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75 Research products, page 1 of 8

  • Digital Humanities and Cultural Heritage
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  • Open Access English
    Authors: 
    Dutton, Andrea; Villa, Alexandra; Chutcharavan, Peter M.;
    Publisher: Zenodo
    Project: NSF | CIF21 DIBBs: Collaborativ... (1443037), NSF | Collaborative Research: P... (1702740)

    This is a compilation of stratigraphic constraints and relevant U-series ages from the Last Interglacial period taken from samples in the Bahamas, Turks and Caicos, and the east coast of Florida, USA. It has been exported from the World Atlas of Last Interglacial Shorelines (WALIS) database (https://warmcoasts.eu/world-atlas.html).

  • Research data . 2022
    Open Access
    Authors: 
    Bolun "Namir" Xia; Vipula D. Rawte; Aparna Gupta; Mohammed J. Zaki;
    Publisher: Zenodo
    Project: NSF | III: EAGER: Knowledge Gra... (1738895)

    These two .csv files contain the US bank dataset for FETILDA, containing sections of 10-K reports submitted by US banks from 2006 to 2016. They are directly used by the Python scripts for training, validation, and testing. There are two files, one for Item 1A of the 10-K reports, and the other for Item 7/7A.

  • Research data . 2022
    Open Access
    Authors: 
    Bolun "Namir" Xia; Vipula D. Rawte; Aparna Gupta; Mohammed J. Zaki;
    Publisher: Zenodo
    Project: NSF | III: EAGER: Knowledge Gra... (1738895)

    These seven .csv files contain the logarithms of the stock return volatitilies, as well as the MDA sections of the FIN10K dataset used to replicate the experiment done in Tsai and Wang (2017), but for FETILDA. They are directly used by the Python scripts for training, validation, and testing. Among them, train-results.csv is used for training and testing, and the rest of the six .csv files are used for testing for the years 2001-2006, respectively.

  • Open Access English
    Authors: 
    Lilien, David; Steinhage, Daniel; Taylor, Drew; Yan, Jie-Bang; O'Neill, Charles; Miller, Heinrich; Gogineni, Prasad; Dahl-Jensen, Dorthe; Eisen, Olaf;
    Publisher: Zenodo
    Project: NSF | EAGER: L-Band Radar Ice S... (1921418)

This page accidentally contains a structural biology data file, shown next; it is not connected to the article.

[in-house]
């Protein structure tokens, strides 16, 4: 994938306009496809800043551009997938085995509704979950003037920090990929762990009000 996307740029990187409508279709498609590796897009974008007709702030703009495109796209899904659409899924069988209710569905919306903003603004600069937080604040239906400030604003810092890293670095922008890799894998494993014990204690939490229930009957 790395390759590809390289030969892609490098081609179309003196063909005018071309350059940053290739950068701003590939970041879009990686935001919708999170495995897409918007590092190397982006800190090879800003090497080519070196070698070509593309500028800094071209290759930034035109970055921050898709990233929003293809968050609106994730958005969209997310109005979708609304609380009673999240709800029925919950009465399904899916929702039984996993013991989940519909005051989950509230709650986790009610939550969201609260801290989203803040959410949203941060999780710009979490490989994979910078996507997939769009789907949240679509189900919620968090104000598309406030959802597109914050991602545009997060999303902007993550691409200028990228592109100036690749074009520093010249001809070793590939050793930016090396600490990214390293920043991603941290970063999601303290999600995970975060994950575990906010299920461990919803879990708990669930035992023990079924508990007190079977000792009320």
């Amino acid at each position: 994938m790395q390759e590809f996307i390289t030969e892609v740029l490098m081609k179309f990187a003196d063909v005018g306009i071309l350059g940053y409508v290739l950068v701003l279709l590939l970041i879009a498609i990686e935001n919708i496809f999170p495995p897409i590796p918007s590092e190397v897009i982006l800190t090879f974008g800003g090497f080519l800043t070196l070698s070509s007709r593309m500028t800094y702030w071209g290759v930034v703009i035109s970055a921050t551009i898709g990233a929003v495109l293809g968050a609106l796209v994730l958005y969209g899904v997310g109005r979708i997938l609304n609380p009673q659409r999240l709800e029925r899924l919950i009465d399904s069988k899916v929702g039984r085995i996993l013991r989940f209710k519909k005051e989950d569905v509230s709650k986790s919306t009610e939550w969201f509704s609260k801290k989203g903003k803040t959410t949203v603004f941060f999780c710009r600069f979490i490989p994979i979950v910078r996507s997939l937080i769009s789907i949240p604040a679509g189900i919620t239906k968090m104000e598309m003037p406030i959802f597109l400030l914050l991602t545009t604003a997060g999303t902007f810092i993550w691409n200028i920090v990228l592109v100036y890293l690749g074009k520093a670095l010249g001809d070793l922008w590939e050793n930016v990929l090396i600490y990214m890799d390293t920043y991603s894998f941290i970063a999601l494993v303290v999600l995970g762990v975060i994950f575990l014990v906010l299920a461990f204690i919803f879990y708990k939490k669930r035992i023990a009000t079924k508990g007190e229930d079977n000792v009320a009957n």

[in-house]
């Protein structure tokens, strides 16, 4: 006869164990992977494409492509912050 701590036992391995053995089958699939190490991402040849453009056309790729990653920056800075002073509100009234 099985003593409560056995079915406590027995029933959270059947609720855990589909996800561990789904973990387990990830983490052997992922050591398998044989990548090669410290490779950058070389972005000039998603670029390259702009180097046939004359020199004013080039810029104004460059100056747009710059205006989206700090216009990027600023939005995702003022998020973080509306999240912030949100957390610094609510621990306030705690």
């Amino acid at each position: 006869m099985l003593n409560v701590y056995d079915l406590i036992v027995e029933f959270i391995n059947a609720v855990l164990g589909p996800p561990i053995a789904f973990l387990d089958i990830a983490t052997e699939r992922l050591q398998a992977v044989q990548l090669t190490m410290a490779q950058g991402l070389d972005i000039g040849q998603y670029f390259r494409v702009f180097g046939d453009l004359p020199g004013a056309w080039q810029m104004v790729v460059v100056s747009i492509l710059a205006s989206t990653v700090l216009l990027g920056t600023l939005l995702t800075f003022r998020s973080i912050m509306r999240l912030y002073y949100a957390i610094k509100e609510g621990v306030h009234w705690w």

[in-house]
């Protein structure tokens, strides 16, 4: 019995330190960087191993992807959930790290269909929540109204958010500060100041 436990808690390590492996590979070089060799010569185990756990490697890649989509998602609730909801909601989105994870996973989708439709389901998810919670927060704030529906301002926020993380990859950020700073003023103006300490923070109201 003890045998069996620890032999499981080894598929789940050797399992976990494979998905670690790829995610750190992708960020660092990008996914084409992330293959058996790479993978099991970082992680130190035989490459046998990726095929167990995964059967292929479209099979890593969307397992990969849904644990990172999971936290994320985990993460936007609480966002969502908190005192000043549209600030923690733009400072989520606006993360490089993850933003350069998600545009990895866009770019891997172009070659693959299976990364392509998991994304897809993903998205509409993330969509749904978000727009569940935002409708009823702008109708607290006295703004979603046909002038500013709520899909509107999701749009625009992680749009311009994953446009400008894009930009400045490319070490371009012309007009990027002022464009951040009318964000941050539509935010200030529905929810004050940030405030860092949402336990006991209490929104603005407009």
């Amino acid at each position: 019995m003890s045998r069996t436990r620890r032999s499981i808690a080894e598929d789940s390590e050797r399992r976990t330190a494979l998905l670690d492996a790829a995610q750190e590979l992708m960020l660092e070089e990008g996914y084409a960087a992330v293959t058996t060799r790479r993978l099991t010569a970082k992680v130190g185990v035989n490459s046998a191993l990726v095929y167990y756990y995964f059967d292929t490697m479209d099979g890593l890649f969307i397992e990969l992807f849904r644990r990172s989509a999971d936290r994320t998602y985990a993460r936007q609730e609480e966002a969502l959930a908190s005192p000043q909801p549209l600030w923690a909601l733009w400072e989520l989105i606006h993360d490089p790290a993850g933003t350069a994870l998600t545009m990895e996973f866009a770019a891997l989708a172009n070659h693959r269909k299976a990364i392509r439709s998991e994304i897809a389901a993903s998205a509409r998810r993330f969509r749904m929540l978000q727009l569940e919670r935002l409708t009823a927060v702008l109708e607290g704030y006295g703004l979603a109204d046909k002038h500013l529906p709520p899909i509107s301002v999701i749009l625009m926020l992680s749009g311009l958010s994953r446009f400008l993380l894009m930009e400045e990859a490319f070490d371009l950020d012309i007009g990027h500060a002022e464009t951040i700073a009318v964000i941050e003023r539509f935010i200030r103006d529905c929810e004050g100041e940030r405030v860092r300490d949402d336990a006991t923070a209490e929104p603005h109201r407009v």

These are ice-penetrating radar data connecting the newly chosen Beyond EPICA Little Dome C core site to the EPICA Dome C core site, collected in late 2019. These data are presented in a paper in The Cryosphere (https://doi.org/10.5194/tc-2020-345), where full processing and collection methods are described. Data collection and processing Data were collected using a new very high frequency (VHF) radar, built by the Remote Sensing Center at the University of Alabama (Yan et al., 2020). The system transmitted 8 us chirps, with peak transmit power of 125--250 W per channel, at 200 MHz center frequency and 60 MHz bandwidth. There were 5--8 operational channels at various points. The antennas were pulled behind a tracked vehicle, with controlling electronics in the rear of the vehicle. Data were collected at travel speeds of 2--3.5 m/s. Data processing consisted of coherent integration (i.e. unfocused SAR), pulse compression, motion compensation (by tracking internal horizons), coherent channel combination, and de-speckling using a median filter. Two-way travel time was converted to depth assuming a correction of 10 m of firn-air and a constant radar wave speed of 168.5 m/us (e.g., Winter et al., 2017). After other processing was complete, different radargrams were spliced together to create a continuous profile extending from EPICA Dome C to the Beyond EPICA Little Dome C core site, and then the data were interpolated to have constant, 10-m horizontal spacing. The re-interpolated data were used for horizon tracing, which was done semi-automatically to follow amplitude peaks between user-defined clicks. For the bed reflection, we always picked the first notable return in the region of the bed. File description The file format is hdf5, which can be read with many programming languages. There are three groups in the file: processed_data, picks, and geographic_information. The processed_data gives the return power matrix (dB), and the depth (m) and two-way travel time (us) for the fast-time dimension. The picks give the depths (m) of different reflecting horizons traced in the corresponding paper. Ages and age uncertainties (kyr), interpolated from the AICC2012 timescale, are included as attributes on each pick. Bed and basal unit picks are included (ageless). The geographic_information gives latitude and longitude (decimal degrees), and the distance along-profile (km). References Bazin, L., Landais, A., Lemieux-Dudon, B., Toyé Mahamadou Kele, H., Veres, D., Parrenin, F., Martinerie, P., Ritz, C., Capron, E., Lipenkov, V., Loutre, M. F., Raynaud, D., Vinther, B., Svensson, A., Rasmussen, S. O., Severi, M., Blunier, T., Leuenberger, M., Fischer, H., Masson-Delmotte, V., Chappellaz, J., and Wolff, E.: An optimized multi-proxy, multi-site Antarctic ice and gas orbital chronology (AICC2012): 120-800 ka, 9, 1715–1731, https://doi.org/10.5194/cp-9-1715-2013, 2013. Winter, A., Steinhage, D., Arnold, E. J., Blankenship, D. D., Cavitte, M. G. P., Corr, H. F. J., Paden, J. D., Urbini, S., Young, D. A., and Eisen, O.: Comparison of measurements from different radio-echo sounding systems and synchronization with the ice core at Dome C, Antarctica, 11, 653–668, https://doi.org/10.5194/tc-11-653-2017, 2017. Yan, J.-B., Li, L., Nunn, J. A., Dahl-Jensen, D., O’Neill, C., Taylor, R. A., Simpson, C. D., Wattal, S., Steinhage, D., Gogineni, P., Miller, H., and Eisen, O.: Multiangle, Frequency, and Polarization Radar Measurement of Ice Sheets, 13, 2070–2080, https://doi.org/10.1109/JSTARS.2020.2991682, 2020. These data were generated in the frame of Beyond EPICA. The project has received funding from the European Union's Horizon 2020 research and innovation programme under grant agreement No. 815384 (Oldest Ice Core). It is supported by national partners and funding agencies in Belgium, Denmark, France, Germany, Italy, Norway, Sweden, Switzerland, The Netherlands and the United Kingdom. Logistic support is mainly provided by PNRA and IPEV through the Concordia Station system. The radar shipment and personnel transportation to Antarctica were provided by U.S. NSF under grant 1921418, which also partly supported the development of the VHF radar. Radar development was further supported by internal funding from the University of Alabama. DL and DDJ were partially supported by the Villum Foundation (grant number 16572). Any opinions expressed and arguments employed herein do not necessarily reflect the official views of the European Union funding agency or other national funding bodies.